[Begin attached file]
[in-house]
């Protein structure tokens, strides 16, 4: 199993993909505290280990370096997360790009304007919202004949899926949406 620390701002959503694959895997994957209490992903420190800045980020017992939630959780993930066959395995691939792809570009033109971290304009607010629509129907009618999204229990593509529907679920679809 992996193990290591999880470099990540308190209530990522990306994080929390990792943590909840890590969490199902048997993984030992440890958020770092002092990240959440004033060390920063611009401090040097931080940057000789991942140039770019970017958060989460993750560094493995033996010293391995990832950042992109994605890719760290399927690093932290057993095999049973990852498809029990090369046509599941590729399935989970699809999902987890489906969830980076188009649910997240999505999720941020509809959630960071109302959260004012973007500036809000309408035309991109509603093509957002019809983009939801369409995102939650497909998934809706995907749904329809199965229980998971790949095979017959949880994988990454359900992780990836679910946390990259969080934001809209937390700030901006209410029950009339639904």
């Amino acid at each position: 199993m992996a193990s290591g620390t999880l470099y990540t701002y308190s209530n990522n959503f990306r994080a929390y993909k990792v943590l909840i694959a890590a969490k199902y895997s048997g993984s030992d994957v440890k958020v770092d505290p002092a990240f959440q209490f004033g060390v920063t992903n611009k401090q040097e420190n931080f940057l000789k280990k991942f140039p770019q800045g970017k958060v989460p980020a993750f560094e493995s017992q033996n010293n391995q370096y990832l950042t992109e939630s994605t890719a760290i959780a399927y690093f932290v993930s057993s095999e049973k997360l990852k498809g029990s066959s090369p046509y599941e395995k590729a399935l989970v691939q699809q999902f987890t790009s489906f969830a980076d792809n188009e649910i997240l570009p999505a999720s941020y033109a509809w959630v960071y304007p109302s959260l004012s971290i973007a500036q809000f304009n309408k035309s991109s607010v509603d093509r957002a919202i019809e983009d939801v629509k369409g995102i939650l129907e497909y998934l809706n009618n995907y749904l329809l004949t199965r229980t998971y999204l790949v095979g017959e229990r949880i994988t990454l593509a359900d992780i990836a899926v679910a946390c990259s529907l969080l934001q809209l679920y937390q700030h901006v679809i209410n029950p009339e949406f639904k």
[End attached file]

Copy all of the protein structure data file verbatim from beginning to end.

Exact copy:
[in-house]
């Protein structure tokens, strides 16, 4: 199993993909505290280990370096997360790009304007919202004949899926949406 620390701002959503694959895997994957209490992903420190800045980020017992939630959780993930066959395995691939792809570009033109971290304009607010629509129907009618999204229990593509529907679920679809 992996193990290591999880470099990540308190209530990522990306994080929390990792943590909840890590969490199902048997993984030992440890958020770092002092990240959440004033060390920063611009401090040097931080940057000789991942140039770019970017958060989460993750560094493995033996010293391995990832950042992109994605890719760290399927690093932290057993095999049973990852498809029990090369046509599941590729399935989970699809999902987890489906969830980076188009649910997240999505999720941020509809959630960071109302959260004012973007500036809000309408035309991109509603093509957002019809983009939801369409995102939650497909998934809706995907749904329809199965229980998971790949095979017959949880994988990454359900992780990836679910946390990259969080934001809209937390700030901006209410029950009339639904």
């Amino acid at each position: 199993m992996a193990s290591g620390t999880l470099y990540t701002y308190s209530n990522n959503f990306r994080a929390y993909k990792v943590l909840i694959a890590a969490k199902y895997s048997g993984s030992d994957v440890k958020v770092d505290p002092a990240f959440q209490f004033g060390v920063t992903n611009k401090q040097e420190n931080f940057l000789k280990k991942f140039p770019q800045g970017k958060v989460p980020a993750f560094e493995s017992q033996n010293n391995q370096y990832l950042t992109e939630s994605t890719a760290i959780a399927y690093f932290v993930s057993s095999e049973k997360l990852k498809g029990s066959s090369p046509y599941e395995k590729a399935l989970v691939q699809q999902f987890t790009s489906f969830a980076d792809n188009e649910i997240l570009p999505a999720s941020y033109a509809w959630v960071y304007p109302s959260l004012s971290i973007a500036q809000f304009n309408k035309s991109s607010v509603d093509r957002a919202i019809e983009d939801v629509k369409g995102i939650l129907e497909y998934l809706n009618n995907y749904l329809l004949t199965r229980t998971y999204l790949v095979g017959e229990r949880i994988t990454l593509a359900d992780i990836a899926v679910a946390c990259s529907l969080l934001q809209l679920y937390q700030h901006v679809i209410n029950p009339e949406f639904k």